LARP Frontiers: The Opt In Experience
I recently attended the Alliance National event in Denver, Colorado, as hosted by Alliance Denver's local plot team.
Alliance is a longstanding LARP that involves boffers, and is set in a fantasy setting. The game itself has an interesting history (it is a split off of NERO) and while that story is a neat one, it's one for another time.
The Denver Alliance plot team chose to do something that's nearly unheard of in older boffers: they chose an opt in experience.
Opt in experiences are the sort of thing that's common in newer LARPs such as New World Magischola, Dystopia Rising, Utopia Dyscending and pretty much all the Nordic LARPs that aren't just combat.
It means that a player can determine the pace of their gameplay and choose when and how they want to engage with the experience.
How does that work and that is the difference you ask?
Originally boffer larps were (usually) built on two general principals:
- The fight is coming to you and you should probably deal with that.
- There's a story "hook" nearby and you can choose to ignore it or interact with it. This usually takes the form of an NPC, a letter delivered in game, etc.
You could assume that there were wandering monsters on the camp site, and that there would be a variety of town wide battles etc.
This past weekend, the plot team chose a different tact. There was a map (pictured above) and you could build a team and go out and seek adventure on a somewhat reliable schedule. Each of the coins in the picture were a different encounter as the whole game progressed along a map that contained adventures of varying difficulties.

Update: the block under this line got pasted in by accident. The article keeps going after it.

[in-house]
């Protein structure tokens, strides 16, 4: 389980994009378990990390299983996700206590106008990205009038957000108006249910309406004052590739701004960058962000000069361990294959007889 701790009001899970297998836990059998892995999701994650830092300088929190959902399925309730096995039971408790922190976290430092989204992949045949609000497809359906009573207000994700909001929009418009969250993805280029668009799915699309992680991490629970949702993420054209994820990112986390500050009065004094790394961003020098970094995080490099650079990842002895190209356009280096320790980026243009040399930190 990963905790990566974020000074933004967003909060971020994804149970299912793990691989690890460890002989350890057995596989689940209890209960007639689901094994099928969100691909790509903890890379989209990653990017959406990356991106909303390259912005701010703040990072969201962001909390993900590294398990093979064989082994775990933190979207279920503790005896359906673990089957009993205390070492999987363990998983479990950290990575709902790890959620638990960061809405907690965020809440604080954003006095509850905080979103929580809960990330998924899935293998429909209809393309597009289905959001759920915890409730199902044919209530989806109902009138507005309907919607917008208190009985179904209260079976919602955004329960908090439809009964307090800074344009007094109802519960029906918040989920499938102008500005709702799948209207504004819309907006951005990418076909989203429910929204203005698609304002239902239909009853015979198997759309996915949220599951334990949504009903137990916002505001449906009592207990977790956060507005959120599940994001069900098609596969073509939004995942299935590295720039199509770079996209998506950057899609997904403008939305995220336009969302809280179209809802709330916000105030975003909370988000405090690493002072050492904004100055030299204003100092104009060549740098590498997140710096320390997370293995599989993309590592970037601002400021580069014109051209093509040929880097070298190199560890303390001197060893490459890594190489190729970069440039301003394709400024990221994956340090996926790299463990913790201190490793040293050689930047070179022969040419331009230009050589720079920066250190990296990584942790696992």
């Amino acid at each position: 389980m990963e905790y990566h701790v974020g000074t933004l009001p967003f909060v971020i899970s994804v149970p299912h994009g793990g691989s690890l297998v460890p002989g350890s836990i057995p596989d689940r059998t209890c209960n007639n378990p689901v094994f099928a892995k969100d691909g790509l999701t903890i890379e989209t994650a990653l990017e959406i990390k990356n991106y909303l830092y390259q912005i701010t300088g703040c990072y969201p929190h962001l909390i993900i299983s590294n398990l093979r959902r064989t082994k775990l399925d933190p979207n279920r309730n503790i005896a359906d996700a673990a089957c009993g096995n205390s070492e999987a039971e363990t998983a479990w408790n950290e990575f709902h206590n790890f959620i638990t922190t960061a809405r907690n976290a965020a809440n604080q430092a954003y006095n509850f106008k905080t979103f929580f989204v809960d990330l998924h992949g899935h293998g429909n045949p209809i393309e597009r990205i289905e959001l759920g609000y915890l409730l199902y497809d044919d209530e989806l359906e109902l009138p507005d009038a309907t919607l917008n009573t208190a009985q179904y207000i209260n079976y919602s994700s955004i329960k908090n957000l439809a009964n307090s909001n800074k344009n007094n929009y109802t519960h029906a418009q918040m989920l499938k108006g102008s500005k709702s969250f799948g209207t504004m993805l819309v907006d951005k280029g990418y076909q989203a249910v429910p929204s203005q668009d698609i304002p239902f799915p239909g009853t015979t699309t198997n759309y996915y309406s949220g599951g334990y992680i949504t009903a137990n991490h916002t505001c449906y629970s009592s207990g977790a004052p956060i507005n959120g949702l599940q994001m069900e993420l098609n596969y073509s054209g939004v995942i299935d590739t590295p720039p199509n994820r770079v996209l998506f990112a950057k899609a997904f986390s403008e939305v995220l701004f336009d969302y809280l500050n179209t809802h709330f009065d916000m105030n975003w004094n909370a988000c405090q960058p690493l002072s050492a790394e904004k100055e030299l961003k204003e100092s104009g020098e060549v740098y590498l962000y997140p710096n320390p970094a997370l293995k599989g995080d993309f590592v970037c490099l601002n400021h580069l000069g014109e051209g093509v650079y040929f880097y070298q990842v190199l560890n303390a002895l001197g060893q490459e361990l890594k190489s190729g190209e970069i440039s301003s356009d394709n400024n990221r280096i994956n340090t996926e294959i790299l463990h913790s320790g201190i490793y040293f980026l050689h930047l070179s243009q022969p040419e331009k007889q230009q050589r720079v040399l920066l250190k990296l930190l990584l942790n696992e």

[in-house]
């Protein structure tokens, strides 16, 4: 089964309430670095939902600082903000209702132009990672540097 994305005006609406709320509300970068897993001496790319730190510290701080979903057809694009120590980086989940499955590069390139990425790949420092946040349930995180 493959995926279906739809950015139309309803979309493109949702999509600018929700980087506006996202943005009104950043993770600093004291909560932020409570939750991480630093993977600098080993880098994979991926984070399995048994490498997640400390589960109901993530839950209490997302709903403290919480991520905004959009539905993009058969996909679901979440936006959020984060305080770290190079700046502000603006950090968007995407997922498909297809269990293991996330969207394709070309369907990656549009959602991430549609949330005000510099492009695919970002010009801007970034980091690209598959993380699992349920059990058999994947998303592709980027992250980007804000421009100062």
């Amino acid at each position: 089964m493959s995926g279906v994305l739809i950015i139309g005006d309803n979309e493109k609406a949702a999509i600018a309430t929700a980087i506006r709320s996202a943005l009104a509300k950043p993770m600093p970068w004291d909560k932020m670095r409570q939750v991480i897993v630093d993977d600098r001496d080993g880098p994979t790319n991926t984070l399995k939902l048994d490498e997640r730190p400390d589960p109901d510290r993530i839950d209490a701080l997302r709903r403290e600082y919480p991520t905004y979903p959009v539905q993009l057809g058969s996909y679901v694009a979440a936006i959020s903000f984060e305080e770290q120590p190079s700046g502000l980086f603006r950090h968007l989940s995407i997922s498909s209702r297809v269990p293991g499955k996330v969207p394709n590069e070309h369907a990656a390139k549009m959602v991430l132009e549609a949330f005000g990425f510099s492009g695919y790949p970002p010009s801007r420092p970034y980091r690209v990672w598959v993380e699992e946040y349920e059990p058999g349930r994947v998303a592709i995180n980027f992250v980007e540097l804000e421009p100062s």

Puzzles, cyphers, escape rooms, combat, and role play encounters were all represented over the weekend making for an experience that you could take at your own pace. If you wanted to take a nap during the day - you could do so without worry of your cabin being raided by wandering goblins.
If you wanted to hang out in the tavern and serve tea during a nobles meeting, you absolutely could do that. Don't want your meal interrupted by farmers who ned you help? Great! The game provided you with that break.
Did you want to run 12 hours of content, looting, and murder hoboing? Great! The game also gave you that option.
This weekend I saw something I'd not seen this game network do before, and it was (as far as I heard) very well received. It meant that players could opt in for combat, role play, or puzzles at their own pace instead of the plot team determining the course of play.
Several games seem to be moving this way, especially for high production LARPs which need to do things on a timeline and schedule and not just "when it's ready."
Hats off to Alliance Denver for being progressive with their National Event!